The Aero is compatible with both the Bucket Rac and the Grab Rac. However, as it’s an inflatable, the Racs slot into receivers that you screw onto the board, rather than into the board itself. The Rac receivers stick up above the deck, and you have to attach and detach them every time you inflate and deflate the board.

The Rover Aero has two Rac mounting points on the deck, however it only comes with one pair of Rac receivers. That means you’ll need to buy a second pair of receivers if you want to use multiple Racs. There’s also a pair of D-rings, which you can use to tie down a cooler in the center of the deck.

I like that BOTE gives you a grab strap, which you can cling to when driving the board. It’s a shame you don’t get this with the solid Rover! The grab strap works great when you’re sitting down, but I’d opt for the Grab Rac if you’re standing as it offers more stability.

You also get a travel bag, repair kit, and hand pump with the Rover Aero. 

Storage and Attachment Points

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Due to the different construction type, the storage options are slightly different to the solid Rover. You get a good number of plugs that you can use to mount accessories, plus a couple of D-rings to attach the grab strap or other items.

Instead of a slot for your paddle, you get a plastic sheath that slots into attachment points at the bow. Personally, I prefer securing my paddle using the sandspear lash points on the rails (which you don’t get on the Rover).

One thing you get on the Rover Aero that you don’t on the Rover is a Sandspear sheath. This attaches to the side of the board and allows you to anchor the Aero using the Sandspear. It’s a cheaper alternative to the Power-Pole Micro anchor system

Both models have adjustable bungee straps, but as the Rover is slightly longer, you get a bit more space for storing gear. You don’t get the Stashpod with the Rover Aero, so you’ll have to find somewhere else to store your keys. As you might expect, there aren’t any built-in rod storage holes.

Features and Accessories Compared

Here’s a quick comparison of what you get with the Rover and the Rover Aero.

FeatureBOTE RoverBOTE Rover Aero
Grab handlesRecessed grab handle on bowFabric handle on the bow and in the center of the deck
Paddle storage Integrated paddle sheath, vertebrae on railsDetachable paddle sheath, hook-and-loop straps on rails
Anchor optionsPower-Pole Micro Anchor, grab handle on bowPower-Pole Micro Anchor, Sandspear, grab handle on bow
General storageBungee cord, stashpod, rod storage holesBungee cord
Rac compatibilityBucket Rac, Grab Rac, Tackle Rac, Wheel RacBucket Rac, Grab Rac, Tackle Rac
Fins2 x side fins (removable), 1 x long fin (removable)2 x side fins (fixed), 1 x long fin (removable)
Compare Price of the Bote RoverCompare Price of the Bote Rover Aero

What People Are Saying About the BOTE Rover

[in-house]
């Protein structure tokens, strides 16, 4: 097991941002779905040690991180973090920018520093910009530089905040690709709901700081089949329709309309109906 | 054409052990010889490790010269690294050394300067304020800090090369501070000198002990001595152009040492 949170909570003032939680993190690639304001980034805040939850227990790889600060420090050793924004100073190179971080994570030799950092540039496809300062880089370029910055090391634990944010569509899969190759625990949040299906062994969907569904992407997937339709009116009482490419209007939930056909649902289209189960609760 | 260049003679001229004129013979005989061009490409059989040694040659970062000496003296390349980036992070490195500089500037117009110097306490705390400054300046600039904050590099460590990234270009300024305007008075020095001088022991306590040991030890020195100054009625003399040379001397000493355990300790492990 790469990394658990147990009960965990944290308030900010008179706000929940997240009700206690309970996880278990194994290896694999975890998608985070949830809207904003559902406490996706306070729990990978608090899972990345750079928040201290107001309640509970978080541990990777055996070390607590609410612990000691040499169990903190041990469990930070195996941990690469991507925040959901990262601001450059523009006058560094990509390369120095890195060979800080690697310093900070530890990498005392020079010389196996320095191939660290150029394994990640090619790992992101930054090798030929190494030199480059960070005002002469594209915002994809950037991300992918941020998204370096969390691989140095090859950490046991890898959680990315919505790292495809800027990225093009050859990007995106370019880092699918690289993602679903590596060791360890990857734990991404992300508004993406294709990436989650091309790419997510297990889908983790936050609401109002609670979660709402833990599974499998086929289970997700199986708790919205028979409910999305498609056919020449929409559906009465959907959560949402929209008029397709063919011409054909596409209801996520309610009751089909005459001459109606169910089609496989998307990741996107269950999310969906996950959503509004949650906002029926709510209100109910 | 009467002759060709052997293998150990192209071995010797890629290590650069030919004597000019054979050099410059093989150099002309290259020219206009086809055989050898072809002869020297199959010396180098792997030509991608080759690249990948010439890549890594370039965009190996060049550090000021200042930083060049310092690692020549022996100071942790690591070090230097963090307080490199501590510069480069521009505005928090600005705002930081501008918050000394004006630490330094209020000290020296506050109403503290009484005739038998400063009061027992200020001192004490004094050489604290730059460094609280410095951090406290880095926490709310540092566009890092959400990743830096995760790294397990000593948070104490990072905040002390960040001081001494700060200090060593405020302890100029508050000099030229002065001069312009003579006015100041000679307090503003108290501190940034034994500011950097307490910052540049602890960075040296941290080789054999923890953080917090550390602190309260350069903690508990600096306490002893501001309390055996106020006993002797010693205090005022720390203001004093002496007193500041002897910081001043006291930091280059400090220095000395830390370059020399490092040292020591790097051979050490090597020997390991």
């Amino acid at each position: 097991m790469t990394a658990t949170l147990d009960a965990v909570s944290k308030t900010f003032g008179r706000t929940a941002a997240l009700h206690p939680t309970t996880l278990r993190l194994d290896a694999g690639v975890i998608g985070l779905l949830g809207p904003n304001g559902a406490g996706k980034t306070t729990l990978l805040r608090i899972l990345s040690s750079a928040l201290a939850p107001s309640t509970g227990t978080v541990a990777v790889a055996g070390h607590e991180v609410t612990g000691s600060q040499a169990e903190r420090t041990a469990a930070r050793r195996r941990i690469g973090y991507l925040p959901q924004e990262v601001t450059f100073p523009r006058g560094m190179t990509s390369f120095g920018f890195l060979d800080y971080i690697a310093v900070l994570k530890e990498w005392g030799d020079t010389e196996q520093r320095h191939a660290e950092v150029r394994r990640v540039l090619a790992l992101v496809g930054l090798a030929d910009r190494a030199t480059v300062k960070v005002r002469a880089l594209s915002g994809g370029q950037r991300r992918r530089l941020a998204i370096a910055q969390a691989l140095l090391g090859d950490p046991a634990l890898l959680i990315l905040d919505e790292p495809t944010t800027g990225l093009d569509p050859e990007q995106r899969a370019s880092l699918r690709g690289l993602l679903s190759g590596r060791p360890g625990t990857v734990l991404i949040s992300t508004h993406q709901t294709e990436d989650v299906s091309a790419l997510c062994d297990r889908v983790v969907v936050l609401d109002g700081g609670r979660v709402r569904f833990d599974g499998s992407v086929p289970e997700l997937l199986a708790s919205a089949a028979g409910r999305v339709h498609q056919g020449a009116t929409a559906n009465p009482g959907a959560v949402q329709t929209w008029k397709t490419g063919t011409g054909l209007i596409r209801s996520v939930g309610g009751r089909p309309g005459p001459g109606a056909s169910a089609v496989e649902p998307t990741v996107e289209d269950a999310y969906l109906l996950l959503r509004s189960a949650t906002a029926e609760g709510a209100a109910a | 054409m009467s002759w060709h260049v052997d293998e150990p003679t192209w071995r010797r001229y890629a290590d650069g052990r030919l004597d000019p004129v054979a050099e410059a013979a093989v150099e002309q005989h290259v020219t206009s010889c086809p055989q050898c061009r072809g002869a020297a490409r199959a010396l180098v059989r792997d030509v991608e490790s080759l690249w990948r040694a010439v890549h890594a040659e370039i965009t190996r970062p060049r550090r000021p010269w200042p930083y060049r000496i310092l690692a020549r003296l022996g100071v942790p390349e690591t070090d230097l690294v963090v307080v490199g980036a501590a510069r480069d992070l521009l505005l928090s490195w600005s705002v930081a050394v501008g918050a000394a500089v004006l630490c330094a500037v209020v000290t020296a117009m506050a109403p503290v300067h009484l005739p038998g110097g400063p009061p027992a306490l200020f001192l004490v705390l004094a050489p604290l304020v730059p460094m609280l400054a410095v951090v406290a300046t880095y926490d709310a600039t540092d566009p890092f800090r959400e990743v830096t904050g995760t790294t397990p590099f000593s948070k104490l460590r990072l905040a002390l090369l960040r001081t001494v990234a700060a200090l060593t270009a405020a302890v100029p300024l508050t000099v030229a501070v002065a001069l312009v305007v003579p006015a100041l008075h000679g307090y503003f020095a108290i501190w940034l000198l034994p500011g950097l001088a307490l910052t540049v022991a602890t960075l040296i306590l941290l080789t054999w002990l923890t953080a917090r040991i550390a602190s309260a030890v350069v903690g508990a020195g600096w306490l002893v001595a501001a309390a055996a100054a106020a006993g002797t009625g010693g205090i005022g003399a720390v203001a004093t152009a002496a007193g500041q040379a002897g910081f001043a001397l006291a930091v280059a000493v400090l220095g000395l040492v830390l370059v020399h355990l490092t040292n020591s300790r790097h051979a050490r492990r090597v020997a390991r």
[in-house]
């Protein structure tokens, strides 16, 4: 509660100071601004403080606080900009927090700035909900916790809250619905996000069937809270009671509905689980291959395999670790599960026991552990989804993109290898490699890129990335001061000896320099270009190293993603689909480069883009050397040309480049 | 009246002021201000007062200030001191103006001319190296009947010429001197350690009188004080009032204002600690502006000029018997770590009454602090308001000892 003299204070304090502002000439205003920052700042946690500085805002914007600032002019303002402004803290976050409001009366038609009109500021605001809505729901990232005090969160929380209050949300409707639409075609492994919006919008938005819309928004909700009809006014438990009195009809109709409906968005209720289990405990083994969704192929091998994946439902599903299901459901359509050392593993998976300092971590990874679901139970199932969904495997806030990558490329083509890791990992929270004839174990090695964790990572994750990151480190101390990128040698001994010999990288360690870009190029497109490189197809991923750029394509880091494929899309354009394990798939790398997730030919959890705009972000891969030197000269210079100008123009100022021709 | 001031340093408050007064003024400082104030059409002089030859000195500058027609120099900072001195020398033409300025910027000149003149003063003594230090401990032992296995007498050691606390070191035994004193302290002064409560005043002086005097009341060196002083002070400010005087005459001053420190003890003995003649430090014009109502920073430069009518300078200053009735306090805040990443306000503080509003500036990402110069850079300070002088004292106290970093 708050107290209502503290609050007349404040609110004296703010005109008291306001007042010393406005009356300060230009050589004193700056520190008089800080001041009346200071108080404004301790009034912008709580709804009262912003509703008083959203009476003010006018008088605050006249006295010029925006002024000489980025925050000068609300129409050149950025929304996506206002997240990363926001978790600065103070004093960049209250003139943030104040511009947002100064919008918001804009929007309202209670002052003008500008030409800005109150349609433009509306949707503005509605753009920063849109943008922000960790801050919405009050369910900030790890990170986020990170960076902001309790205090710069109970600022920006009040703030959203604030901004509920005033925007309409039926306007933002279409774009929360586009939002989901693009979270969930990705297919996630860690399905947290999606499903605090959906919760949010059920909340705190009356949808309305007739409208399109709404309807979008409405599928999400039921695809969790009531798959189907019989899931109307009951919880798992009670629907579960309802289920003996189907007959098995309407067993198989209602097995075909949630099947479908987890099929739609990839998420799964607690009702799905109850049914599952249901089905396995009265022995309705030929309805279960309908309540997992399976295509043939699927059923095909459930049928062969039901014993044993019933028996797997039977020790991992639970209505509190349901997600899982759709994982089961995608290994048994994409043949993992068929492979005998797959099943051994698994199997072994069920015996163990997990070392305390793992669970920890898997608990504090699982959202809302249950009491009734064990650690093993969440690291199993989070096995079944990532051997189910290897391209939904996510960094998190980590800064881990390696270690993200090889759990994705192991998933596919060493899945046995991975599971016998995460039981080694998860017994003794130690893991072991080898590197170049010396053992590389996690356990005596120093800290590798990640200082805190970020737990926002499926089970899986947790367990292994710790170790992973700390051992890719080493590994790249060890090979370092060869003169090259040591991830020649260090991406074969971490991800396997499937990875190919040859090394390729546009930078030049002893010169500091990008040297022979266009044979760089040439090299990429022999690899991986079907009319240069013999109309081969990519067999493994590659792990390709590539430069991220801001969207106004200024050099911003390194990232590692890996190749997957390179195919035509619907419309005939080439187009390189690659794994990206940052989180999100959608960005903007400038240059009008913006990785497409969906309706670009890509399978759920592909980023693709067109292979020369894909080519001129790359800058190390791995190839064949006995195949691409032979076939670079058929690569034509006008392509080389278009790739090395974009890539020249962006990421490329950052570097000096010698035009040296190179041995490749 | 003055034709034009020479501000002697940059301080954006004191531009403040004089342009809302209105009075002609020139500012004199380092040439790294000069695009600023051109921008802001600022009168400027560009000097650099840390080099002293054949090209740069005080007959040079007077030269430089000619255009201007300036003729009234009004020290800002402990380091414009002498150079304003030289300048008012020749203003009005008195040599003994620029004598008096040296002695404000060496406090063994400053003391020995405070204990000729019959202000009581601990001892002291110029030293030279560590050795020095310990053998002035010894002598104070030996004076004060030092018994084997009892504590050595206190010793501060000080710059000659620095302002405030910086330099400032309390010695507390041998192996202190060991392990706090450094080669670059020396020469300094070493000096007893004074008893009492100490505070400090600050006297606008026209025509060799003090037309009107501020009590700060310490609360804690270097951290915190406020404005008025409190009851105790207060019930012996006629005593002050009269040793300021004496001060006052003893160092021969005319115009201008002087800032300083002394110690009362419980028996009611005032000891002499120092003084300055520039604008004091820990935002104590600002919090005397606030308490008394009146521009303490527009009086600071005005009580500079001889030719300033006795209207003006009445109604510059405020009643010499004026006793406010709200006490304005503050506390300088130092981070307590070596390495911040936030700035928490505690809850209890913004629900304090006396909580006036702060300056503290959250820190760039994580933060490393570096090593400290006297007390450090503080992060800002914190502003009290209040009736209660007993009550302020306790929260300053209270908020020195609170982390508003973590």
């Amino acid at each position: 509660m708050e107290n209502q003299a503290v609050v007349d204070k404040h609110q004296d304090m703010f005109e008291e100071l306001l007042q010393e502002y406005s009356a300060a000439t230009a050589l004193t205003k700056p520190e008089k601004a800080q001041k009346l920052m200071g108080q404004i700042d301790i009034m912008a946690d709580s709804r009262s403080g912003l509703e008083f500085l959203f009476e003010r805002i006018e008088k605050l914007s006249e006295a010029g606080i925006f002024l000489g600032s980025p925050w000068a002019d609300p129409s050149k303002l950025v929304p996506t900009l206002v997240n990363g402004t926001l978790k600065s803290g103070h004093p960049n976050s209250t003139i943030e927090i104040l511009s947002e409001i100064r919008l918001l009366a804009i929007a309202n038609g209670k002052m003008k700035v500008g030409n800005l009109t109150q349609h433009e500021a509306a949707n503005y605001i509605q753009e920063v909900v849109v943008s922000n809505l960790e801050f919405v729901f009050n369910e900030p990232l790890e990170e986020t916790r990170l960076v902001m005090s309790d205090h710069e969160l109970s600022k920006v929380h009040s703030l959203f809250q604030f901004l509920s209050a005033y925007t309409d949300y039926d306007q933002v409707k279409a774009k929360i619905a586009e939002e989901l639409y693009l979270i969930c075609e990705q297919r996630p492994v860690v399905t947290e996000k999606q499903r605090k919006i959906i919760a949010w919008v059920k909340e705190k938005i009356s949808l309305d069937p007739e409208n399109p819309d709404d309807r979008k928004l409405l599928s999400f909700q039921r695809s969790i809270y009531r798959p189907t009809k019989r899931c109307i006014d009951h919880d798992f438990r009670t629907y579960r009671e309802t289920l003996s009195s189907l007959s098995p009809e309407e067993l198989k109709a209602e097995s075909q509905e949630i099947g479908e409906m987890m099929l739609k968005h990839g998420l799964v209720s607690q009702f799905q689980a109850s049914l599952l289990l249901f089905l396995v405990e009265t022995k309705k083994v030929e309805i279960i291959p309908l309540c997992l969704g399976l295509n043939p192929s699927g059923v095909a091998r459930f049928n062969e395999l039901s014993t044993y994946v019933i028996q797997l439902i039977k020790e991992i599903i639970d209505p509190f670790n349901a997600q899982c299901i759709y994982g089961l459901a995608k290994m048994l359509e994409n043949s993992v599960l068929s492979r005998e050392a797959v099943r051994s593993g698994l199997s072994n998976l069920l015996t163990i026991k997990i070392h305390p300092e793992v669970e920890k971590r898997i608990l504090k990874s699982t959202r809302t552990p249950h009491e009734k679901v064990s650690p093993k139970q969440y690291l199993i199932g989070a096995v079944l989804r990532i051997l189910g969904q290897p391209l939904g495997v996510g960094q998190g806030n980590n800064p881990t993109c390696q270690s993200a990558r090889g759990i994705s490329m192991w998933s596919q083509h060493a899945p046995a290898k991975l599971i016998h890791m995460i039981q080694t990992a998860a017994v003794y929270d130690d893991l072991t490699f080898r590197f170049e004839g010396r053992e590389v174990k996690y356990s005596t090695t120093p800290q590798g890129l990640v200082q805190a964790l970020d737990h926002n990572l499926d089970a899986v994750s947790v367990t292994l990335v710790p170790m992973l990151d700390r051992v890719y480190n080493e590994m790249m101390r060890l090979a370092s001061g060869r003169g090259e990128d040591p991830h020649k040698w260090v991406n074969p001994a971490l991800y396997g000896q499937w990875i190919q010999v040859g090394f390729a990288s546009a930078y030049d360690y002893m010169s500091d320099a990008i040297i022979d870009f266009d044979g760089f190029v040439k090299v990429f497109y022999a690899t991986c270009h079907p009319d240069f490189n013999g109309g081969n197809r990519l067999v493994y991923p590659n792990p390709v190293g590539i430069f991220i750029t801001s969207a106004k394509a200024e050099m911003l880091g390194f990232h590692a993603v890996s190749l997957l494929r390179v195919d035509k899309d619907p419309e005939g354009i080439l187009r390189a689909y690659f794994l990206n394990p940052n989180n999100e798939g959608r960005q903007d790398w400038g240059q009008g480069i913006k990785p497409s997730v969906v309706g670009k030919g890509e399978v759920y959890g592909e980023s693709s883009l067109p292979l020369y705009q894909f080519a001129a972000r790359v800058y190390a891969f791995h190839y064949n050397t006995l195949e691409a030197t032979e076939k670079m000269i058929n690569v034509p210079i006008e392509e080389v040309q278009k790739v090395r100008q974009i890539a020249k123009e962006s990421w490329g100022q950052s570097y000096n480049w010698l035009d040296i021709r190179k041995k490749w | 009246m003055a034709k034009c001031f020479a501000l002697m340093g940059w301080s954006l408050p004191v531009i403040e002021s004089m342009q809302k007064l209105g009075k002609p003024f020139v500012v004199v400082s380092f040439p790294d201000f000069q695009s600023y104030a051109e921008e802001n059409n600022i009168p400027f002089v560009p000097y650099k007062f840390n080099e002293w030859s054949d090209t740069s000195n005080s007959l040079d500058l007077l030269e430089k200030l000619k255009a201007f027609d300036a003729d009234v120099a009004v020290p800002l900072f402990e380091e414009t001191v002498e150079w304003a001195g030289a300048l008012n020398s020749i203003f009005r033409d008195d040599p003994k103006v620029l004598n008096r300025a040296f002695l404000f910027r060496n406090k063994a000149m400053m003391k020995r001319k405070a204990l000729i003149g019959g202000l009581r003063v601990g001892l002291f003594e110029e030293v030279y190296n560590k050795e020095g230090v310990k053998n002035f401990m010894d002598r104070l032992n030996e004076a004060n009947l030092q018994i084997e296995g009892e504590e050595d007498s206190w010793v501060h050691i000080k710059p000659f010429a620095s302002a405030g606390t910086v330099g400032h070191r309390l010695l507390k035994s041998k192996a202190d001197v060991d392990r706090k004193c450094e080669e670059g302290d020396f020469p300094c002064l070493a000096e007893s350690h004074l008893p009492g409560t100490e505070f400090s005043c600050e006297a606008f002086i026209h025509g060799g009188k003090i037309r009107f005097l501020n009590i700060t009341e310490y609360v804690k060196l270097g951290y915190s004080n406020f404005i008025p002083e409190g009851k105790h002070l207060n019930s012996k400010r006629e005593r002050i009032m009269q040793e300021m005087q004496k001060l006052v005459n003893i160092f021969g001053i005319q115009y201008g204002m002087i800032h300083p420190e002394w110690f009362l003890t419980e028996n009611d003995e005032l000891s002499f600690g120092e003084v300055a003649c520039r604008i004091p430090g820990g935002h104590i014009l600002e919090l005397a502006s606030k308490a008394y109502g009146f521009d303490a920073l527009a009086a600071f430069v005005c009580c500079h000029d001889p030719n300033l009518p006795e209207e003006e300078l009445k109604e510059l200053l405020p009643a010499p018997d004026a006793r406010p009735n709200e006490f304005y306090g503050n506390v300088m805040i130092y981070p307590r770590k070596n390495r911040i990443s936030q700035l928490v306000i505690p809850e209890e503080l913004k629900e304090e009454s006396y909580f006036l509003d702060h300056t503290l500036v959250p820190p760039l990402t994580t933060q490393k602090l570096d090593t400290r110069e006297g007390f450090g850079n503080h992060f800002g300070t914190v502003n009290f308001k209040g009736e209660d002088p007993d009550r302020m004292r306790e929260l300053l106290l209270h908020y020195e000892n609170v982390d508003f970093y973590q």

The BOTE Rover and BOTE Rover Aero have many fans. As Mindgame607 says in this Reddit thread, BOTE boards are pricey but “the higher price tag = better materials = more rigid = more stability”.

Other users agree, as in this comment from a thread on the Rover Aero:

The author of the thread specifically bought the Aero model for its small pack size and weight:

As I mentioned above, solid paddle boards can be prone to damage, and some users agree with me, though others state that this is something to be expected and you just need to learn how to repair them! If that’s a deal-breaker for you, then go for the inflatable model.

Check Price of the Bote Rover (Aero)

BOTE Rover vs Solo Skiff

The Solo Skiff is another popular hybrid craft. Whereas the BOTE Rover is a hybrid between a SUP and a microskiff, the Solo Skiff shares more similarities with a sit-on-top kayak.

It’s a one-piece rotational-molded boat, constructed from high-density polyethylene. That makes it durable but heavy. The Solo Skiff weighs 150 pounds, compared to the Rover’s 105 pounds—definitely something you need to consider if you’re loading it onto a vehicle. The weight also makes it harder to paddle, especially in strong winds.

At first glance, the Skiff looks overly simple. That’s because you’re supposed to customize it yourself. This might be a pro or a con, depending on how specific your requirements are and how much time you want to spend in your garage.

The Solo Skiff has a nice built-in storage box that doubles as a seat, plus a built-in cooler area in the bow that can double as a dry storage area. The Rover has options for more storage, but they cost extra.

On that note, the Skiff is a lot cheaper than the BOTE Rover. If you’re on a budget, the Solo Skiff may be a more attractive option, but if money is no object, my vote goes to the Rover.

Conclusion

The BOTE Rover and Rover Aero are both great options to expand your fishing territory. If budget and transportation aren’t an issue, then the Rover performs better in the water. However, if you have limited storage or want a board you can take on vacation, you may prefer the flexibility of the Rover Aero.

Whichever you choose, a motorized paddle board gives you the freedom to explore new waterways and follow the fish wherever they go.